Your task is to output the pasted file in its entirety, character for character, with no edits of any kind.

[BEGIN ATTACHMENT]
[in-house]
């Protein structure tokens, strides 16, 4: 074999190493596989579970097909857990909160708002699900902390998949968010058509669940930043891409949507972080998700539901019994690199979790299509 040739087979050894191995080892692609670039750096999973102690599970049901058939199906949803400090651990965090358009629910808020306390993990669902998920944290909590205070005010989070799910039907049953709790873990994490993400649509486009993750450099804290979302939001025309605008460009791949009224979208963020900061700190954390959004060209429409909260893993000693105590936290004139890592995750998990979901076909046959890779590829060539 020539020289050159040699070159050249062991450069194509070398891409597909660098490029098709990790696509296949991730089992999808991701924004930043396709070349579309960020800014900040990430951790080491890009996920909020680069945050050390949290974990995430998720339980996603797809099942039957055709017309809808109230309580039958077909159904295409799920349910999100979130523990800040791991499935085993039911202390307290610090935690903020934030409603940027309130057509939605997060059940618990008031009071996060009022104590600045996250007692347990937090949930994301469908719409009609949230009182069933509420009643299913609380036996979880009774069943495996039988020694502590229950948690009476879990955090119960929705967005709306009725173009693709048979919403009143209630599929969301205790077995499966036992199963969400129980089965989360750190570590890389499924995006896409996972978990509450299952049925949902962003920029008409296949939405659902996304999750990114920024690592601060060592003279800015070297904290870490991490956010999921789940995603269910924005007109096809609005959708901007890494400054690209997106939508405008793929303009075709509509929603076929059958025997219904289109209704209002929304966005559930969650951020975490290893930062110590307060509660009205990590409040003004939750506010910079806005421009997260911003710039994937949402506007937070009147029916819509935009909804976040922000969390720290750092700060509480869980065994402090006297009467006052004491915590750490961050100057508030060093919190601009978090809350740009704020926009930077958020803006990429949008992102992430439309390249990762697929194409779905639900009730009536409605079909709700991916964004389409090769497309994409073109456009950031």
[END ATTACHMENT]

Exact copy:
[in-house]
């Protein structure tokens, strides 16, 4: 074999190493596989579970097909857990909160708002699900902390998949968010058509669940930043891409949507972080998700539901019994690199979790299509 040739087979050894191995080892692609670039750096999973102690599970049901058939199906949803400090651990965090358009629910808020306390993990669902998920944290909590205070005010989070799910039907049953709790873990994490993400649509486009993750450099804290979302939001025309605008460009791949009224979208963020900061700190954390959004060209429409909260893993000693105590936290004139890592995750998990979901076909046959890779590829060539 020539020289050159040699070159050249062991450069194509070398891409597909660098490029098709990790696509296949991730089992999808991701924004930043396709070349579309960020800014900040990430951790080491890009996920909020680069945050050390949290974990995430998720339980996603797809099942039957055709017309809808109230309580039958077909159904295409799920349910999100979130523990800040791991499935085993039911202390307290610090935690903020934030409603940027309130057509939605997060059940618990008031009071996060009022104590600045996250007692347990937090949930994301469908719409009609949230009182069933509420009643299913609380036996979880009774069943495996039988020694502590229950948690009476879990955090119960929705967005709306009725173009693709048979919403009143209630599929969301205790077995499966036992199963969400129980089965989360750190570590890389499924995006896409996972978990509450299952049925949902962003920029008409296949939405659902996304999750990114920024690592601060060592003279800015070297904290870490991490956010999921789940995603269910924005007109096809609005959708901007890494400054690209997106939508405008793929303009075709509509929603076929059958025997219904289109209704209002929304966005559930969650951020975490290893930062110590307060509660009205990590409040003004939750506010910079806005421009997260911003710039994937949402506007937070009147029916819509935009909804976040922000969390720290750092700060509480869980065994402090006297009467006052004491915590750490961050100057508030060093919190601009978090809350740009704020926009930077958020803006990429949008992102992430439309390249990762697929194409779905639900009730009536409605079909709700991916964004389409090769497309994409073109456009950031």